Twisted logic leads to loony meth legislation, false claims

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By Jim Waters

Some politicians prefer the sledgehammer-to-an-ant approach that requires law-abiding citizens to get a prescription from a doctor before being allowed to purchase medicine containing the decongestant pseudoephedrine.

In big-government’s twisted logic, imposing this requirement will prevent criminals from obtaining pseudoephedrine, an ingredient necessary for the manufacture of the dangerous drug methamphetamine.

Sure, and banning guns would keep them out of criminals’ hands. Yeah, right. Criminals don’t play by the rules. That’s why they are called criminals.

Every time state government tries to further control the drug problem with loony legislation, the more out-of-control it gets.

A decade ago, the state implemented the Kentucky All Schedule Prescription Electronic Reporting (KASPER) system in response to the Oxycontin epidemic of the time. We now have regular hearings in Frankfort lamenting doctor shopping and “pill mills.”

Gov. Steve Beshear lamented over Kentucky’s prescription-drug crisis before a congressional panel last year: “In Kentucky alone, 82 people die every month from drug overdoses, a number that has now surpassed car crashes as the leading cause of accidental deaths in our state.”

Yet, and here’s that twisted logic again, Rep. Linda Belcher, D- Shepherdsville, and Sen. Tom Jensen, R- London, heavily support big-government solutions that would worsen what is already one of the nation’s most poisonous prescription-drug problems by … demanding prescriptions for yet another drug.

And they are doing it by offering misleading information.

For one, they claim Kentuckians overwhelmingly support this type of intervention.

Yet a new poll of 400 state voters by the Consumer Healthcare Products Association shows that Kentuckians oppose by a margin of 53 to 41 percent the sledgehammer attempts by politicians. The margins are even greater in the 2nd Congressional District (63 to 31 percent) and the 4th Congressional District (59 to 29 percent).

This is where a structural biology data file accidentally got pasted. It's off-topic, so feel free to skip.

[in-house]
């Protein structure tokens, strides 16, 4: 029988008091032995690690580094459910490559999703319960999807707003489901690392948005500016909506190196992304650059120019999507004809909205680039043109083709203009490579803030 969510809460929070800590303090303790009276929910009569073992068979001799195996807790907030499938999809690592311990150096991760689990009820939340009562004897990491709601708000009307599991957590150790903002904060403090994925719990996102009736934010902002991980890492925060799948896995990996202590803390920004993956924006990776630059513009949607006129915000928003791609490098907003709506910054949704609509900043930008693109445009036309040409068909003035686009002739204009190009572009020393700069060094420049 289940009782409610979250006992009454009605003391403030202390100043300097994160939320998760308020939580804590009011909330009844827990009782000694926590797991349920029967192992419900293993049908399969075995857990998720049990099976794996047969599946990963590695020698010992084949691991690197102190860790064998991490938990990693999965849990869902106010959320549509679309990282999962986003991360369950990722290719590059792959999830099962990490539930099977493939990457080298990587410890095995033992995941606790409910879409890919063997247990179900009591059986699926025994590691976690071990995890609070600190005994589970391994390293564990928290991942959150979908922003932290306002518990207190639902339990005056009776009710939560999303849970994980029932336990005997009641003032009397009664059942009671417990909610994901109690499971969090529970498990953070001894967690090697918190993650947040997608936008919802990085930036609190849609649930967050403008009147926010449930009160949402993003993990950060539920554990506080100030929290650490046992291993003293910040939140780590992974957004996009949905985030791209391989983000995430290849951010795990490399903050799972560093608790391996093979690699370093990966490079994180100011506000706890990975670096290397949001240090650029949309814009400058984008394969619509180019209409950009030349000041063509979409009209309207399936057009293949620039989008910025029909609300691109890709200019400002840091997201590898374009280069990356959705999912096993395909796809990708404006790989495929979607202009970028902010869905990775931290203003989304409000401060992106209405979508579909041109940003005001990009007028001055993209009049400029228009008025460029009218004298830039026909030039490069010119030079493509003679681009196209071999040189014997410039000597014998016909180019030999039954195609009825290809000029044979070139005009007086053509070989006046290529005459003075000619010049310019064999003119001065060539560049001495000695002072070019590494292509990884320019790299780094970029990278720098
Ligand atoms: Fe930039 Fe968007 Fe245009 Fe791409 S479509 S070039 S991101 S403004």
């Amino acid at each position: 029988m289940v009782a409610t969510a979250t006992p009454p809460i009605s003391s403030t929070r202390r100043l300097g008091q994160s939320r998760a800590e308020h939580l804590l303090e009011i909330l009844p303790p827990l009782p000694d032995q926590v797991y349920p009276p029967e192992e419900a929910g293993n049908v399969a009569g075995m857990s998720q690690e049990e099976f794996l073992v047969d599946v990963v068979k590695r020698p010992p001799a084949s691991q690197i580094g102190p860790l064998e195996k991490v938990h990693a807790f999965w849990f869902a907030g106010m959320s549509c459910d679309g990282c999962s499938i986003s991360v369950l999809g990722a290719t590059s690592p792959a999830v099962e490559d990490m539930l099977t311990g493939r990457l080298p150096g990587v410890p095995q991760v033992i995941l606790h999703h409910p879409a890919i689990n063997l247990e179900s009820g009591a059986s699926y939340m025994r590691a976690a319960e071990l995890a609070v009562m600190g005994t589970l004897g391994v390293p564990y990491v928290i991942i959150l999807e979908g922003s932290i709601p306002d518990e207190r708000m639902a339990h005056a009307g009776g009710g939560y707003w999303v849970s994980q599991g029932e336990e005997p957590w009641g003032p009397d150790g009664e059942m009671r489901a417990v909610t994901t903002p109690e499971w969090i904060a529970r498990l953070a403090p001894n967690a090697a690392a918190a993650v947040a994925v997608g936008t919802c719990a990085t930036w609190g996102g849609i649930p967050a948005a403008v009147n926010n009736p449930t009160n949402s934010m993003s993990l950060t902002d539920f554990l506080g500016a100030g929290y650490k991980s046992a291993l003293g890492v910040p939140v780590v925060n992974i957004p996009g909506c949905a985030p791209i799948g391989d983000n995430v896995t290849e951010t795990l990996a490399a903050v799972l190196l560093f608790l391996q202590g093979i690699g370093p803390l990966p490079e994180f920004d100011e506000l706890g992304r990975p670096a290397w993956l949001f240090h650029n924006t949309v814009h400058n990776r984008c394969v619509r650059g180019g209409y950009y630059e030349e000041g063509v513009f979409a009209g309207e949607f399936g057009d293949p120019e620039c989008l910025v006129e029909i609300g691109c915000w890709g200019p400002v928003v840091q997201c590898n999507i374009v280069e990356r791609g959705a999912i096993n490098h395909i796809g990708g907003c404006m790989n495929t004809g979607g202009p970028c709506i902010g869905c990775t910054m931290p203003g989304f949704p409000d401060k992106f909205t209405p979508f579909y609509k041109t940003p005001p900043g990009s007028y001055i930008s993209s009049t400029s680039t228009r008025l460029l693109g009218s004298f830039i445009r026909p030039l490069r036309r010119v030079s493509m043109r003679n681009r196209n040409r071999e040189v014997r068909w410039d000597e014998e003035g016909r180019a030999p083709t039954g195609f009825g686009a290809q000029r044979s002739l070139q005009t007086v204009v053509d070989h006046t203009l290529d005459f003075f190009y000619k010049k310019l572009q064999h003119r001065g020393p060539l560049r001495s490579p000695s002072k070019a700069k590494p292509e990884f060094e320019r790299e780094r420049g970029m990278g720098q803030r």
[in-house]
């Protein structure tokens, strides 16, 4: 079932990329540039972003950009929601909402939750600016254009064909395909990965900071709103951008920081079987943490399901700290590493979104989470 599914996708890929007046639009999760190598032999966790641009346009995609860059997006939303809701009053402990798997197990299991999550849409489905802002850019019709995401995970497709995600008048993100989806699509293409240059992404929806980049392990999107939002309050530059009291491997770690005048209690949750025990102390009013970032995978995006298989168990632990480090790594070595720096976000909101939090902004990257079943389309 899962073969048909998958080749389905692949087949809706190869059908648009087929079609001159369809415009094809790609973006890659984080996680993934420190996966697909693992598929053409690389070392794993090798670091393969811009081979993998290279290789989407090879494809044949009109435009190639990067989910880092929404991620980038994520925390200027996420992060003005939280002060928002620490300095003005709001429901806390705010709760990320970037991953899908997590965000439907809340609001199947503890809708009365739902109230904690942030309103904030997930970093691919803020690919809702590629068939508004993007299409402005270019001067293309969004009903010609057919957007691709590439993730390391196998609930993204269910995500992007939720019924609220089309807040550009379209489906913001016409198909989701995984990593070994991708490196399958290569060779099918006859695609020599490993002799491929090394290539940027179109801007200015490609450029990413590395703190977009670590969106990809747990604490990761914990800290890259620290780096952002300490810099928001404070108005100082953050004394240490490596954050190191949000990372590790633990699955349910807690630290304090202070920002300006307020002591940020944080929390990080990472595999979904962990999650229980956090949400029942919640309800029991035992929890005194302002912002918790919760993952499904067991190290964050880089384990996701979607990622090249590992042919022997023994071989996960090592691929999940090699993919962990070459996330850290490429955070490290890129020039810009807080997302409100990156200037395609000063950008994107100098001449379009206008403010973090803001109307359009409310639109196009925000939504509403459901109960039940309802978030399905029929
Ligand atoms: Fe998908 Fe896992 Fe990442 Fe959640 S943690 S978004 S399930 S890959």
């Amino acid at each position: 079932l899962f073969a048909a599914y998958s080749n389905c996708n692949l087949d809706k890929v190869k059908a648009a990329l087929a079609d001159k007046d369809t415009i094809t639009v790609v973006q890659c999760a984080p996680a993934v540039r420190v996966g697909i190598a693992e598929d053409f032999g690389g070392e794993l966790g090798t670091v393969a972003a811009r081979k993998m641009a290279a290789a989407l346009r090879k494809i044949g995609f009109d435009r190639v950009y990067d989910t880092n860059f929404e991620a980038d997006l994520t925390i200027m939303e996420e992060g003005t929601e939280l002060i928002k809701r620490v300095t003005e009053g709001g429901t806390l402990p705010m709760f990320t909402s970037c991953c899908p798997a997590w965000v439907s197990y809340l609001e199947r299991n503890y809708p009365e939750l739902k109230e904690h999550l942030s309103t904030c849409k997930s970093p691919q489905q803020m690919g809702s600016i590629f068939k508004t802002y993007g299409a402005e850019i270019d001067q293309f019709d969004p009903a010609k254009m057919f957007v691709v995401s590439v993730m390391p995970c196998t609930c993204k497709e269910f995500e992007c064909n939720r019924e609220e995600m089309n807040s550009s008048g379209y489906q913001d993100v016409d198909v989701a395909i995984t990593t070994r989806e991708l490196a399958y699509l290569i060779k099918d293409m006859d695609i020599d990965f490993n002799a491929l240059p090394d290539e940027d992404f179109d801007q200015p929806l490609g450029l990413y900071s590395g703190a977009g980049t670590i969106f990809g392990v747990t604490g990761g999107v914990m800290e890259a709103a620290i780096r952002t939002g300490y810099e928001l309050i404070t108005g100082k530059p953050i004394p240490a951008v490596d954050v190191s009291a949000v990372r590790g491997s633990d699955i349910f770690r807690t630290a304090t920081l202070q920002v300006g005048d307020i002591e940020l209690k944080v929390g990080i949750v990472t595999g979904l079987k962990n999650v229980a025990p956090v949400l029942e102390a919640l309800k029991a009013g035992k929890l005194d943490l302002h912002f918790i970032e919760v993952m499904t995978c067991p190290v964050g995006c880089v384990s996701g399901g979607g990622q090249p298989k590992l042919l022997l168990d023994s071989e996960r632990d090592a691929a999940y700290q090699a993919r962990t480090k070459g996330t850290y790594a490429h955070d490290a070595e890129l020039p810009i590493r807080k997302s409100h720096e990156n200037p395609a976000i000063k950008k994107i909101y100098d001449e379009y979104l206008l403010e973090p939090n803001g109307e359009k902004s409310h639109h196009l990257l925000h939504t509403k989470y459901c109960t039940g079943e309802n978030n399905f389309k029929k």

Not only do proponents on the wrong side of these numbers exaggerate the amount of pseudoephedrine sold that ends up in meth labs, they contradict their own information.

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In a recent op-ed, Congressman Hal Rogers claimed that “Kentucky State Police believe as much as 77% of pseudoephedrine sold is used to make meth.”

Dan Smoot of Rogers’ Operation UNITE, which endorses eroding Kentuckians’ individual liberties while using our own tax dollars to do it, told Louisville’s WKYT-TV recently: “Through studies we believe 70 percent of all pseudoephedrine products are diverted to make meth.”

However, the Kentucky State Police and state Legislative Research Commission issued recent reports claiming that only 16 percent and 2 percent, respectively, of pseudoephedrine sales are diverted for making meth in the commonwealth.

Both are a far cry from the 70-percent threshold. And both should give legislators pause about the credibility of going down a prescription-mandated path.

Further credibility issues arise with claims by Belcher and Jensen that their bills are magical compromises because they exempt pseudoephedrine that comes in the form of gel caps from prescription requirements.

They insinuate that this will somehow eliminate meth labs. But this is a lose-lose proposition:

  • Consumers lose because 97 percent of them choose the solid-dose form, which, unlike gel caps, provides extended 12-and-24-hour relief from ailments.
  • The truth loses. The U.S. Drug Enforcement Administration rule in 2010 that pseudoephedrine is “readily extractable” from gel caps for making meth.
  • Honest citizens lose. The current tracking system so effective in shutting down meth labs – around 1,100 last year – could no longer be used because of privacy laws. This would place PSE purchases in the slow, laborious KASPER system and make it nearly impossible to track criminals even as law-abiding citizens lose more freedom.

All of which offers more unsupportable assertions, including lawmakers who claim the mantle of conservatism while taking away their upright constituents’ freedoms and lifting the heat on criminals.

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